The formula (17) shows the condition that a first propagation light designated by λ1(θ21) in the figure, which has the first wavelength λ1 and satisfies the Bragg condition with respect to the second hologram H20, is totally reflected by the boundary face between the transparent substrate 2 and the transparent layer 3.

The formula (18) shows the condition that a third propagation light designated by λ3(23) in the figure, which has the third wavelength λ3 and satisfies the Bragg condition with respect to the second hologram H20, moves in the forbidden band.

By such a mechanism, the second illumination light 120 having the second wavelength λ2 only is obtained by the second hologram H20.

(Third hologram H30)

The transparent layer 3 having a refraction index nT which is smaller than a refraction index nS of the transparent substrate 2 is provided between the third hologram 30 and the transparent substrate 2. The refraction indexes nT and nS satisfy the following formulae (19) and (20).

nT≧nS

nT≦nS

In this regard, θ3j implies an incident angle or a propagation angle of a propagation light having the wavelength λj and satisfying the Burrug's condition with respect to the third hologram H30. The condition with respect to the first wavelength λ1 is included in the formula (20).

Implications of these formulae are described with reference to FIG. 47.

The formula (19) shows the condition that a third propagation light designated by λ3(θ33) in the figure, which has the third wavelength λ3 and satisfies the Bragg condition with respect to the third hologram H30, is not totally reflected by the boundary face between the transparent substrate 2 and the transparent layer 3.

The formula (20) shows the condition that a second propagation light designated by λ2(θ32) in the figure, which has the second wavelength λ2 and satisfies the Burrug's condition with respect to the third hologram H30, is totally reflected by the boundary face between the transparent substrate 2 and the transparent layer 3. At the same time, a first propagation light designated by λ1(θ31) in the figure and having the first wavelength λ1 which is shorter than the second wavelength λ2 is also totally reflected by the boundary face between the transparent substrate 2 and the transparent layer 3.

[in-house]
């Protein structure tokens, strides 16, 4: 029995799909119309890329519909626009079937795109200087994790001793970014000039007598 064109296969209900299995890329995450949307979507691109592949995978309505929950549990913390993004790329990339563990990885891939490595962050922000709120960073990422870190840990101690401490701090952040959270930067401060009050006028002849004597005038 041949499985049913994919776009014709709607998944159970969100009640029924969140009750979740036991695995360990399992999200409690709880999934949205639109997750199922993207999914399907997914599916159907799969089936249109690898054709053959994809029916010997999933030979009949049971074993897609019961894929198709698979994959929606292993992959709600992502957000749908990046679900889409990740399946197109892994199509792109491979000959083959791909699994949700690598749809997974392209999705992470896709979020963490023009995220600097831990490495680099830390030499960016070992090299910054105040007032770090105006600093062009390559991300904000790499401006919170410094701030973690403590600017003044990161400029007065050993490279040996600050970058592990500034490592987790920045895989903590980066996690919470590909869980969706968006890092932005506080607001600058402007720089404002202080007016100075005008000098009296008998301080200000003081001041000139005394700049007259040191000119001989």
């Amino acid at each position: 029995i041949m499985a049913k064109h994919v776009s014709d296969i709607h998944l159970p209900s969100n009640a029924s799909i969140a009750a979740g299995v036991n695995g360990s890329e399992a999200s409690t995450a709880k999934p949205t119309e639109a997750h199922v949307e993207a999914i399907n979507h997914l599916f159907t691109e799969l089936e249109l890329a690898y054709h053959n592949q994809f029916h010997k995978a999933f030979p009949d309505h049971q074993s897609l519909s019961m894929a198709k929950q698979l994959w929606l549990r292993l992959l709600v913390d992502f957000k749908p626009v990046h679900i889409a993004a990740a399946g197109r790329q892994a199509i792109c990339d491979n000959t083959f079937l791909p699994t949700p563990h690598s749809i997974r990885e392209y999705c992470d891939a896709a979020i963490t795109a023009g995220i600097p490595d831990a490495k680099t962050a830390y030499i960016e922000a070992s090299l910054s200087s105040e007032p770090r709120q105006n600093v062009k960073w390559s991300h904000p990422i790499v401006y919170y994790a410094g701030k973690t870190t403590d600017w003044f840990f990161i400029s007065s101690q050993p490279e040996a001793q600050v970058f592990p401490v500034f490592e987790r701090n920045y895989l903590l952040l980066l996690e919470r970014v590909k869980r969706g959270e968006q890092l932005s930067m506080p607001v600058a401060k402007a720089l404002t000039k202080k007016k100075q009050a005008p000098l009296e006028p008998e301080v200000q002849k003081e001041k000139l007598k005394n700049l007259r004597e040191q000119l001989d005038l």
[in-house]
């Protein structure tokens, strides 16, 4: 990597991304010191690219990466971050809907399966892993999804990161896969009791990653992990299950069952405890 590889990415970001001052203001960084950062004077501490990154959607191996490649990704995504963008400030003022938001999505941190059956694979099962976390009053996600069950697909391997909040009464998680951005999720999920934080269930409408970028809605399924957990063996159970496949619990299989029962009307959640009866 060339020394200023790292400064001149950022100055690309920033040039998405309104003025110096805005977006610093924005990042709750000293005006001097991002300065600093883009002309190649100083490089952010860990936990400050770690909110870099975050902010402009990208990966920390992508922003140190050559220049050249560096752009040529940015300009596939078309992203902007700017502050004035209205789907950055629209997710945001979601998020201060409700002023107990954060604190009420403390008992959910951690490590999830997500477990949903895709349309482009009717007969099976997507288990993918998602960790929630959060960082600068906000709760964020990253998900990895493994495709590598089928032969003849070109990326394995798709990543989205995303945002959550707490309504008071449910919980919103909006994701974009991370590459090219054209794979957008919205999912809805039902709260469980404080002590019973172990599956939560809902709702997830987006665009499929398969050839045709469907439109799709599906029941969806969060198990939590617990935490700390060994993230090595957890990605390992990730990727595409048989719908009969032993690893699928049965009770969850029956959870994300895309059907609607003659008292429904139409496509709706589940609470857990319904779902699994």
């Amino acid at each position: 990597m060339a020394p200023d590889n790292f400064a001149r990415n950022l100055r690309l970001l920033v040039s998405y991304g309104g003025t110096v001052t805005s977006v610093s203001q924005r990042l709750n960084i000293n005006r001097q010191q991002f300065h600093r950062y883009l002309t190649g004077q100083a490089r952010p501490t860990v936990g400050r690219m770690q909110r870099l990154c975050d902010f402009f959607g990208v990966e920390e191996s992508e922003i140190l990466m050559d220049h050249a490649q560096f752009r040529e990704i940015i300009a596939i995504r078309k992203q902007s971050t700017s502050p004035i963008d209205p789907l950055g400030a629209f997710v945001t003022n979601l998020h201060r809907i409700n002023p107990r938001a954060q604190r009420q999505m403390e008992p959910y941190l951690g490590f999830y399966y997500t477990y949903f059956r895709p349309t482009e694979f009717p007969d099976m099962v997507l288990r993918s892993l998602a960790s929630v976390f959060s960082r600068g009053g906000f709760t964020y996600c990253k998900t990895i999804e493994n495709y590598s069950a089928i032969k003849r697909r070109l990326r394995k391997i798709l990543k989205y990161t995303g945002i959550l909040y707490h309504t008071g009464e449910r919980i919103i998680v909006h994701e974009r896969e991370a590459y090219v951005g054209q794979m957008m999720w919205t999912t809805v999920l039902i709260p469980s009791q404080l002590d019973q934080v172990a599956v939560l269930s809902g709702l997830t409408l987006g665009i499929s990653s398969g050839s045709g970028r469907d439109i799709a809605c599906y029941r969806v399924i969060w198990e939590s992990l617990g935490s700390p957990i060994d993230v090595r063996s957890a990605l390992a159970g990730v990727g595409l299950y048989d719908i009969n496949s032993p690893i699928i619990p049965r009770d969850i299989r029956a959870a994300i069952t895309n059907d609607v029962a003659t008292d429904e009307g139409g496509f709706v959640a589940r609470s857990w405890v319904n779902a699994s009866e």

By such a mechanism, the third illumination light I30 having the third wavelength λ3 only is obtained by the third hologram H30.

In the above-mentioned formulae, the refraction index of the transparent layer 3 is uniformity designated by nT. The fourth embodiment, however, discloses the possibility that the transparent layer is provided between each of the first, second and third holograms H10, H20 and H30 and the transparent substrate 2. For example, it is possible that the refraction index of the transparent layer 3 between the first hologram H10 and the transparent substrate 2 is different from that between the second or third holograms H20 or H30 and the transparent substrate 2. Alternatively, it is possible that a part of the transparent layer 3 contacting the first hologram H10 is omitted.

Operation of the display apparatus using the above-mentioned principle for separating trichromatic illumination lights is described with reference to FIG. 43.

The first, second and third illumination Lights H10, H20 and H30, which are separated by the first, second and third holograms H10, H20 and H30 due to the above-mentioned mechanisms, irradiate the first, second and third pixels P10, P20 and P30 of the liquid crystal device 1 which are in the scattering state, and scattered by the liquid crystal in the first, second and third pixels P10, P20 and P30. Thus, the first, second and third forward scattering lights S10, S20 and S30 reach to the eyes of the observer 6. By the above-mentioned mechanisms, the first, second and third pixels P10, P20 and P30 are respectively observed as different colored scattering pixels by the observer 6.

Specific data for parameters of the display apparatus in the fourth embodiment are recited below. However, this invention is not limited by these values of the parameters. The incident angle of the propagation light incident on the holograms are designated by θ in, and the exit angle of the diffracted illumination lights are designated by θ out.